Gail Borelli // Fall 2014

Procrastinators historically have been regarded as laggards and slackers, lazybones and slugs —unfortunates who can’t muster the wherewithal to finish what they start, if they start at all. But researchers are finding there is more to procrastination than merely a lack of ambition.

By some estimates, 95 percent of the population suffers occasional stress from putting off until tomorrow what should be done today. For the 20 percent who identify themselves as chronic procrastinators, however, the condition can result in a lifetime of hurt. They flounder at work, ruin relationships, neglect their health and ignore their bills. They choose to delay an important task in the present, even though they know it will lead to suffering in the future. It is self-sabotaging behavior that at first glance appears completely illogical.

But people are not machines, and the pain of procrastination is all part of being human, says Will Self, assistant professor of organizational behavior at UMKC’s Bloch School of Management. “The behavior makes perfect sense from an evolutionary and psychological perspective,” he says. “We have evolved lots of coping mechanisms to keep us out of difficult and painful circumstances. We are avoiding positions of possible failure, or pushing to new and uncertain levels. None of this feels good.”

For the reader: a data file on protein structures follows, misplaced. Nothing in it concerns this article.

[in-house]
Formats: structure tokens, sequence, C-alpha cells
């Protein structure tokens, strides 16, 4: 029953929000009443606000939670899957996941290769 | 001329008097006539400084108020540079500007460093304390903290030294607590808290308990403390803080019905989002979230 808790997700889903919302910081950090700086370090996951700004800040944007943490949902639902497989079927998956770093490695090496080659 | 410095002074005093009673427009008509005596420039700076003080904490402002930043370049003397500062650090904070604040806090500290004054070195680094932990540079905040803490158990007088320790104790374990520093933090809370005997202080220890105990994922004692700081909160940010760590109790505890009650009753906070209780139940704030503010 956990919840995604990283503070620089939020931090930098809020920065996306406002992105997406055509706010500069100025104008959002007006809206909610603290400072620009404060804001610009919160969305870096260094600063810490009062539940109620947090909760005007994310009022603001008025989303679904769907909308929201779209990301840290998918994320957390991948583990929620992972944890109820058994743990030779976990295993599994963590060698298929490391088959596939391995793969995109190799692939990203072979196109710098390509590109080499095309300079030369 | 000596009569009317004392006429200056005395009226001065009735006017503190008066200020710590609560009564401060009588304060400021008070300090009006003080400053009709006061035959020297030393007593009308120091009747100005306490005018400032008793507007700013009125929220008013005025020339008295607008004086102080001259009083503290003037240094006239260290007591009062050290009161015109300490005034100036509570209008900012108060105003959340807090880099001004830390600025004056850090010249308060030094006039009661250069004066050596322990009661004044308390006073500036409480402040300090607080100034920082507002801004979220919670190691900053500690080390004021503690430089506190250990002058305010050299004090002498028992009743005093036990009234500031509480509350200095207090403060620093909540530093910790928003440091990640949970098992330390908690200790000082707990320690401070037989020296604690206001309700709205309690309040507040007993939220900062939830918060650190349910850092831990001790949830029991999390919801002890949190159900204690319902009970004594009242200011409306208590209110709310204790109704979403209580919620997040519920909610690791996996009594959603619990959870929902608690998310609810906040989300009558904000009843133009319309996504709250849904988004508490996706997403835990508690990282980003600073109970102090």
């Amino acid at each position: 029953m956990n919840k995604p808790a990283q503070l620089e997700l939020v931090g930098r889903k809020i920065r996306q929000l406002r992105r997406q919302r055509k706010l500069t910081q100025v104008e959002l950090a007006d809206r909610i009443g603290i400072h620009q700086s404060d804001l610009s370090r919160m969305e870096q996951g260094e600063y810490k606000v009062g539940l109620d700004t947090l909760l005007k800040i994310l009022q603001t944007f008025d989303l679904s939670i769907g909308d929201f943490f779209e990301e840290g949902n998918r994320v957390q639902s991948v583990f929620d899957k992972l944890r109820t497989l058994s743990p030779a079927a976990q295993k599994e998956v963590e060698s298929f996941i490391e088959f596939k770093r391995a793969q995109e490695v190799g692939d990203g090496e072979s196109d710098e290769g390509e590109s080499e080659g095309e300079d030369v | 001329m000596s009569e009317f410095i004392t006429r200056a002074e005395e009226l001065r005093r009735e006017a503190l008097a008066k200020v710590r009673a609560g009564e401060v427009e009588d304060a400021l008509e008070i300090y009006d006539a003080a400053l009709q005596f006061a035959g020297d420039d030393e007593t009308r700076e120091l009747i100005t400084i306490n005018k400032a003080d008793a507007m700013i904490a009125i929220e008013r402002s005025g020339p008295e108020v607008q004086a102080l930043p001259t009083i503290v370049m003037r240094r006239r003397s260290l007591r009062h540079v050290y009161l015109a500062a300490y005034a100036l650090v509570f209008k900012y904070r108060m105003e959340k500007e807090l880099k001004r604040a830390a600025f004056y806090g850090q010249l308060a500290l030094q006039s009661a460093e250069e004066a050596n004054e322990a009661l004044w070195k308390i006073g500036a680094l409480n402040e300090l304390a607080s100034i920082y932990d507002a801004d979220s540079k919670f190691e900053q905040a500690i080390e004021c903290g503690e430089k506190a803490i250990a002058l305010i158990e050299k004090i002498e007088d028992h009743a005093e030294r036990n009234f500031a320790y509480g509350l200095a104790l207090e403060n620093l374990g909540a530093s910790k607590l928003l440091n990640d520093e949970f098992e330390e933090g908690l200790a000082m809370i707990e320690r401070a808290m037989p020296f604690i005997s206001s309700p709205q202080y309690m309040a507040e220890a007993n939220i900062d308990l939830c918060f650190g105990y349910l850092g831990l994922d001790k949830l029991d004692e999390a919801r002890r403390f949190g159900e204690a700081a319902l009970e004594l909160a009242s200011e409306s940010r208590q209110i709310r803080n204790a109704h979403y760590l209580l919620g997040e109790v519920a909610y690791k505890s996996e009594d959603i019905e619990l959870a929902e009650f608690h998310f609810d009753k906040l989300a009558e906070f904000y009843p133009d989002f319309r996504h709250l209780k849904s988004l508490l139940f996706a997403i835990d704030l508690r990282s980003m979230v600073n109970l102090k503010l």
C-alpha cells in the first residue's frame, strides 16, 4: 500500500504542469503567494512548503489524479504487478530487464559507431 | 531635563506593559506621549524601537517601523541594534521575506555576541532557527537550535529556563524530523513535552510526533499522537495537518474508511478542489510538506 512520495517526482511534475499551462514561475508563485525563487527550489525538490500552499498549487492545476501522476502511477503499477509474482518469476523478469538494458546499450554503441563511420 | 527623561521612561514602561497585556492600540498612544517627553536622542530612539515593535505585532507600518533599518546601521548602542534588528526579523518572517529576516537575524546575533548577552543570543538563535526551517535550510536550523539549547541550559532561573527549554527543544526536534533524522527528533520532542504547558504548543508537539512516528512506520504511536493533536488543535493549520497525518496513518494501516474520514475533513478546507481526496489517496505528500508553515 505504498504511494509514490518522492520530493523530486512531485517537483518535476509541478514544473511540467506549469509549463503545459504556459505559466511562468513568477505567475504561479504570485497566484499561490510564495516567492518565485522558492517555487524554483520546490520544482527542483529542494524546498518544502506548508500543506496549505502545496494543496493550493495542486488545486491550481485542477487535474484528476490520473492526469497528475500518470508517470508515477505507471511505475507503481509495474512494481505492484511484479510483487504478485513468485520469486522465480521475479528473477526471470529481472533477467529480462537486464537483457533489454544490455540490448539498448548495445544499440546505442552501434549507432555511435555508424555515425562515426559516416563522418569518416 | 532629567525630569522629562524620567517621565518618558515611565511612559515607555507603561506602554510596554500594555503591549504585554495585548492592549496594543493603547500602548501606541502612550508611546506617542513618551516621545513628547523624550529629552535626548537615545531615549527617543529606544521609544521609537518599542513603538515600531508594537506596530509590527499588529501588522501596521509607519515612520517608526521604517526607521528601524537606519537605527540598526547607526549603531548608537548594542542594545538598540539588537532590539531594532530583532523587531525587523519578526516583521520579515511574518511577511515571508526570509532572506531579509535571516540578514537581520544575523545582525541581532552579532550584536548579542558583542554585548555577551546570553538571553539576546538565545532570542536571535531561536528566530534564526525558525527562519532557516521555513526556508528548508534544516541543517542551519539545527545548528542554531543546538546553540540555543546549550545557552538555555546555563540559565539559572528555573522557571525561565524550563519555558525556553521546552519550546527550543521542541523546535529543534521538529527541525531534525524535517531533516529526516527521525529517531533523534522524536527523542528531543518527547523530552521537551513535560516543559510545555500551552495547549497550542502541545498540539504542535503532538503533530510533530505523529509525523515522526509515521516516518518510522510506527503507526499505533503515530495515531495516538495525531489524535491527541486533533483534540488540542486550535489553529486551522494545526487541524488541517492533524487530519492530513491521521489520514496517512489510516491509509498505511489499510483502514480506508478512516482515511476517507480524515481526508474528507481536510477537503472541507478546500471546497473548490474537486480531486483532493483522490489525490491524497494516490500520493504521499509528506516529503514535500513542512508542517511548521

Theories abound on why people procrastinate. Can the behavior be attributed to perfectionism? Poor impulse control? Adrenaline addiction? Fear of failure? Fear of success? Is it a lack of willpower that correlates to overeating and overspending? An issue with the way the brain is hardwired? Or just a bad habit?

Self lands squarely in the behavioral camp. “Procrastination is a habit. We aren’t born procrastinators; we become procrastinators,” he says.

Others take a different view. After meta-analyzing hundreds of studies from multiple disciplines, researcher Piers Steel of the University of Calgary concluded that genetics and the fundamental structure of the brain are partly to blame for procrastination. But in this nature vs. nurture equation, the environment also plays a role.

“Modern life has elevated procrastination into a pandemic,” Steel writes in his book The Procrastination Equation. As a result of technology, we surf and skim and find it increasingly difficult to focus on any one thing. Texts, tweets, news flashes and Snapchats have fractured time. And in an era of instant gratification, we want to feel good now. (Actually, we want to feel good now and later, but now is more of a sure thing.)

“The future self becomes the beast of burden for procrastination,” researcher Fuschia Sirois of Bishop’s University, Quebec, says in the Observer, the journal of the Association for Psychological Science. “We’re trying to regulate our current mood and thinking our future self will be in a better state … that somehow we’ll develop miraculous coping skills to deal with these emotions that we just can’t deal with right now.”

Not everyone agrees that procrastination is a problem. Some dawdlers say procrastination allows time to ponder a project and for ideas to percolate in the brain — even if it happens subconsciously while playing video games. Others contend that the stress of a looming deadline sparks their creativity.